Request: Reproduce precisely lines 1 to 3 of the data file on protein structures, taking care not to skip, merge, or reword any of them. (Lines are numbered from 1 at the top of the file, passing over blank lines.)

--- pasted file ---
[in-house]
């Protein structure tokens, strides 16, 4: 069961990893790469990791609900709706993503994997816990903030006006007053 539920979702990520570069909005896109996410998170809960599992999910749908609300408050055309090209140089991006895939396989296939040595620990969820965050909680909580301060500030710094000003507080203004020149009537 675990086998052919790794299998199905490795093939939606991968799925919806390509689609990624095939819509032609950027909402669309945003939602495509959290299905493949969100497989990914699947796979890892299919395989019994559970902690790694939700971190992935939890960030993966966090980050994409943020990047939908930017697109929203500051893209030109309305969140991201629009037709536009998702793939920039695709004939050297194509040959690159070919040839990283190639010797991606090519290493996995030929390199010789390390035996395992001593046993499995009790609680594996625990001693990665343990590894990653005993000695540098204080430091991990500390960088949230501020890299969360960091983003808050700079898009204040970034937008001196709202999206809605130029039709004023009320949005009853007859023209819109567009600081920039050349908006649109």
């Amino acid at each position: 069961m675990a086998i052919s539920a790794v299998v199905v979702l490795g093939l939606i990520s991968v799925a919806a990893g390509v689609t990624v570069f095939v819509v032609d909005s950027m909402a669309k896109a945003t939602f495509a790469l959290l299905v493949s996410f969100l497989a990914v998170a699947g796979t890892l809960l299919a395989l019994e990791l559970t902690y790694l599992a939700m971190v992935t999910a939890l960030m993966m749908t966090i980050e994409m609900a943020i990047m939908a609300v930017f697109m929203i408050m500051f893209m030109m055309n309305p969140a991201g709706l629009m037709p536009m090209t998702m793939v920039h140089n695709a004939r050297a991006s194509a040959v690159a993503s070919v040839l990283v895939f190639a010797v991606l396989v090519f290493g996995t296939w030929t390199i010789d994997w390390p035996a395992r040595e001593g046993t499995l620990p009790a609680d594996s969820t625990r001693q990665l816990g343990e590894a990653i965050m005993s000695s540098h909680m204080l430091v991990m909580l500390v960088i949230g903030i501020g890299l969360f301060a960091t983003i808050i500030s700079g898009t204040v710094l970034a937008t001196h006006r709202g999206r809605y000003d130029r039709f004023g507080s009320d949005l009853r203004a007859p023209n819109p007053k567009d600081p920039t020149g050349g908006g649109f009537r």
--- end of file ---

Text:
[in-house]
């Protein structure tokens, strides 16, 4: 069961990893790469990791609900709706993503994997816990903030006006007053 539920979702990520570069909005896109996410998170809960599992999910749908609300408050055309090209140089991006895939396989296939040595620990969820965050909680909580301060500030710094000003507080203004020149009537 675990086998052919790794299998199905490795093939939606991968799925919806390509689609990624095939819509032609950027909402669309945003939602495509959290299905493949969100497989990914699947796979890892299919395989019994559970902690790694939700971190992935939890960030993966966090980050994409943020990047939908930017697109929203500051893209030109309305969140991201629009037709536009998702793939920039695709004939050297194509040959690159070919040839990283190639010797991606090519290493996995030929390199010789390390035996395992001593046993499995009790609680594996625990001693990665343990590894990653005993000695540098204080430091991990500390960088949230501020890299969360960091983003808050700079898009204040970034937008001196709202999206809605130029039709004023009320949005009853007859023209819109567009600081920039050349908006649109």
């Amino acid at each position: 069961m675990a086998i052919s539920a790794v299998v199905v979702l490795g093939l939606i990520s991968v799925a919806a990893g390509v689609t990624v570069f095939v819509v032609d909005s950027m909402a669309k896109a945003t939602f495509a790469l959290l299905v493949s996410f969100l497989a990914v998170a699947g796979t890892l809960l299919a395989l019994e990791l559970t902690y790694l599992a939700m971190v992935t999910a939890l960030m993966m749908t966090i980050e994409m609900a943020i990047m939908a609300v930017f697109m929203i408050m500051f893209m030109m055309n309305p969140a991201g709706l629009m037709p536009m090209t998702m793939v920039h140089n695709a004939r050297a991006s194509a040959v690159a993503s070919v040839l990283v895939f190639a010797v991606l396989v090519f290493g996995t296939w030929t390199i010789d994997w390390p035996a395992r040595e001593g046993t499995l620990p009790a609680d594996s969820t625990r001693q990665l816990g343990e590894a990653i965050m005993s000695s540098h909680m204080l430091v991990m909580l500390v960088i949230g903030i501020g890299l969360f301060a960091t983003i808050i500030s700079g898009t204040v710094l970034a937008t001196h006006r709202g999206r809605y000003d130029r039709f004023g507080s009320d949005l009853r203004a007859p023209n819109p007053k567009d600081p920039t020149g050349g908006g649109f009537r």